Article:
The attack du jour is distraction by other good things. In a fit of irony, in the last two weeks I’ve counseled two of my friends to watch out for being distracted away from mission by good things – if the good things aren’t part of your mission, you can’t afford to let yourself get pulled away. Then I let the same thing happen to myself, had to give myself the same speech, and then Pastor Dan covered it as part of his sermon last night.
I put about another 3K words down this weekend, after giving myself a stern talking to, and after I get these words out of my head, I’m back to work. I’m at about 32,500 words now… goal at 50-80K.
Et voila! I have something to write about today. Thank you, God. Off to write a personal modesty assessment.
If you’re one of my buddies and want to read a bit of the book, just drop me a line and I’ll send you a section to throw things at.
I was listening to a Jordan Peterson interview on youtube and the guy interviewing him was some kind of ex-sports star I guess. They were talking about how kids look up to athletes, in the way they train themselves, and this was a good way to understand life. Because being an athlete is super admirable.
So, yeah, that was weird. I think some athletics are pretty cool – I like watching dance, synchronized swimming, gymnastics, and I lift weights. (No, not “girl” weights.) But that’s not “admirable”. It’s a cool thing you can do with your body and I’m happy you can do it. But I don’t look up to athletes as human beings. I don’t feel like an athlete is superior to me. That’s never even occurred to me. No disrespect, just no particular reverence.
The people who inspire reflexive respect in me are people who have amazing character – whose souls are pure. I grew up reading Corrie Ten Boom, I don’t even know how many times I’ve read the Hiding Place. It wasn’t hiding the Jews that impressed me most. It was the bit at the end. It’s after the war. Ms. Ten Boom is giving a speech about forgiveness. And one of the guards at the shower room in the concentration camp comes up and asks to shake her hand. And she *does*. That … THAT is the kind of person I want to be when I grow up.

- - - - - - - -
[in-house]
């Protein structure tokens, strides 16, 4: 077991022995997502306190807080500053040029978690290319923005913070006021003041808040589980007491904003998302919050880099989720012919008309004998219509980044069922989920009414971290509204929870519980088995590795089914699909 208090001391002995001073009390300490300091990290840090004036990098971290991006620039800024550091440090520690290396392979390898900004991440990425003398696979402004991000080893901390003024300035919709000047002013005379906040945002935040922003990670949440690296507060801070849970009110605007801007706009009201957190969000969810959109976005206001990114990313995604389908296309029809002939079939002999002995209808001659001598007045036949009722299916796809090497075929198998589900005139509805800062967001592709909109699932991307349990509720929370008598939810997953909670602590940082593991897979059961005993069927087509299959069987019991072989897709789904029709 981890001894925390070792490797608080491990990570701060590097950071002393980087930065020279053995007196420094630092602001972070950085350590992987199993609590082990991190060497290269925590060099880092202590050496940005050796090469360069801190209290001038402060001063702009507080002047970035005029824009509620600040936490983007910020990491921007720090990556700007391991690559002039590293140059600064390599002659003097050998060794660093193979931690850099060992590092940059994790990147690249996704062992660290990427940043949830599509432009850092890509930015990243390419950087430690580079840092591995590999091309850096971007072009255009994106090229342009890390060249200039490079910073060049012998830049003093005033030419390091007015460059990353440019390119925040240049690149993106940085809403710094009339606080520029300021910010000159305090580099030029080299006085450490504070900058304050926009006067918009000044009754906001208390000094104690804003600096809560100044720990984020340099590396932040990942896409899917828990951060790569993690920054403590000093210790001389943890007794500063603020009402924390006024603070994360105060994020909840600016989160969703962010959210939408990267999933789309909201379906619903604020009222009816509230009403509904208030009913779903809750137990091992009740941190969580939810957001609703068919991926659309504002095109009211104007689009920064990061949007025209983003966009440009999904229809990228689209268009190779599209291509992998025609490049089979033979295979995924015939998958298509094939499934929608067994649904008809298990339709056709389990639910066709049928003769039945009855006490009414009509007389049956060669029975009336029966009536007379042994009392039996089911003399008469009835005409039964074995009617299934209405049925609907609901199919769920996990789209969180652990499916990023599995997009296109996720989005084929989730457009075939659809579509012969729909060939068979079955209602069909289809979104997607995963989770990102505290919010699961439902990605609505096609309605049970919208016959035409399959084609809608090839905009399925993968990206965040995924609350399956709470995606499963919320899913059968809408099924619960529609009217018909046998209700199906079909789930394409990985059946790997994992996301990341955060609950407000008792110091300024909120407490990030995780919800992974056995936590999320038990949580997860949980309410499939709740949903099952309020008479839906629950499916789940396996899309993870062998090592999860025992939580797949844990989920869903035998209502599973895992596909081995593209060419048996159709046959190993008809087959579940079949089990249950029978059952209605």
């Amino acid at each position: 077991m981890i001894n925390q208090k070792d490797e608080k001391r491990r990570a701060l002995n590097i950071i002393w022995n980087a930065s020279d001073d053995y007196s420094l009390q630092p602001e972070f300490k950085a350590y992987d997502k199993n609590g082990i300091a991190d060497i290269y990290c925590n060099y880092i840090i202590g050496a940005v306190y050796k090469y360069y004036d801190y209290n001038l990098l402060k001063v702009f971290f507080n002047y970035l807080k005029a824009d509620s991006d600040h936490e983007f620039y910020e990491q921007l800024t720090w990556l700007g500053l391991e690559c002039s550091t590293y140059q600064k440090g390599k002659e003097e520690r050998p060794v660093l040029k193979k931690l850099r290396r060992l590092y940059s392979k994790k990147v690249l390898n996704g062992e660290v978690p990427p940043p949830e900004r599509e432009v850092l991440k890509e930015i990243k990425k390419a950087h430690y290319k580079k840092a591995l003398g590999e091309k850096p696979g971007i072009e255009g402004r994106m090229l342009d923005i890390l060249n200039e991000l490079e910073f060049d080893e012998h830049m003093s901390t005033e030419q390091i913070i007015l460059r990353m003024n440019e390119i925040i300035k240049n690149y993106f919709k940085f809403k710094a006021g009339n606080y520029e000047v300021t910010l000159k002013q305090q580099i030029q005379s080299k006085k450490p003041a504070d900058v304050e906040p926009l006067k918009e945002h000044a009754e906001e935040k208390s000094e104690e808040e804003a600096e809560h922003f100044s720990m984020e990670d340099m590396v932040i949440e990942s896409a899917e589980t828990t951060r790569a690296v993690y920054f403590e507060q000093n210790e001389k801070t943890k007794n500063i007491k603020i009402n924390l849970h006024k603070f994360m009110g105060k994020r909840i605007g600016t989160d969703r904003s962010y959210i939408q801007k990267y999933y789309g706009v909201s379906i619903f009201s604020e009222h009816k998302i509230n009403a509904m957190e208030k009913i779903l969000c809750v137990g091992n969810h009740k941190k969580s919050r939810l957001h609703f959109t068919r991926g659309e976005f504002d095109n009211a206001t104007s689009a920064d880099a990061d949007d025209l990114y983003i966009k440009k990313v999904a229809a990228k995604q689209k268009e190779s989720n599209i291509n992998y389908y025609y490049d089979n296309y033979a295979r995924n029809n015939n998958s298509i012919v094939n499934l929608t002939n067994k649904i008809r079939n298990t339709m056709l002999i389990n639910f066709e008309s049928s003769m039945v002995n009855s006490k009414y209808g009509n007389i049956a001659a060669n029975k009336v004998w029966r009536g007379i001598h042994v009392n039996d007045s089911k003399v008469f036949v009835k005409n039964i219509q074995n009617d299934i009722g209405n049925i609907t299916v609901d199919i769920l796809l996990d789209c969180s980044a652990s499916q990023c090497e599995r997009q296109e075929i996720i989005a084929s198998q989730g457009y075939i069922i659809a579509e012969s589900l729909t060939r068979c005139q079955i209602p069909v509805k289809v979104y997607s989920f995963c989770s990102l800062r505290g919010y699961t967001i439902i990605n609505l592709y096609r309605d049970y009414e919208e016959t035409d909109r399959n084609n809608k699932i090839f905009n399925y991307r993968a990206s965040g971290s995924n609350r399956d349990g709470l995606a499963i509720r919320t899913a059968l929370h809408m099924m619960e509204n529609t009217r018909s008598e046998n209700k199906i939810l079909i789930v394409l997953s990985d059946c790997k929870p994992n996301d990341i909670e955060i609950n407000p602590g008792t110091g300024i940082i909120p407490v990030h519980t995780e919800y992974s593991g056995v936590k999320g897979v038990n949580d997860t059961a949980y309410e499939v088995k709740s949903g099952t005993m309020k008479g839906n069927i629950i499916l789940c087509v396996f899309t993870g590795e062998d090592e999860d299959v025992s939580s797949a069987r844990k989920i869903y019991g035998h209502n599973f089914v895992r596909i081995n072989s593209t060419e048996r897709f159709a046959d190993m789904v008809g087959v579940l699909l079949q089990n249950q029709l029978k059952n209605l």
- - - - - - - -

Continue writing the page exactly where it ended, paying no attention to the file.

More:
But Peterson is right about the larger application. If you want to be that kind of person, it can’t start in the moment of trial. You have to practice and practice your whole life long. You have to make a million small decisions to get there, you have to know WHY you do what you do, and you have to have total commitment to that “why”.
Athletes are fine and dandy… but I don’t admire them. Martyrs though. People who give their lives totally over to commitment to Christ? For them I have respect.
Since my last post was about my pastor, I’ll update you. The board of elders told him that he needed to take a month off to heal. Right now he has water around his heart and lungs, hopefully he’ll have something done about that… in other words, the dialysis isn’t going super terrific.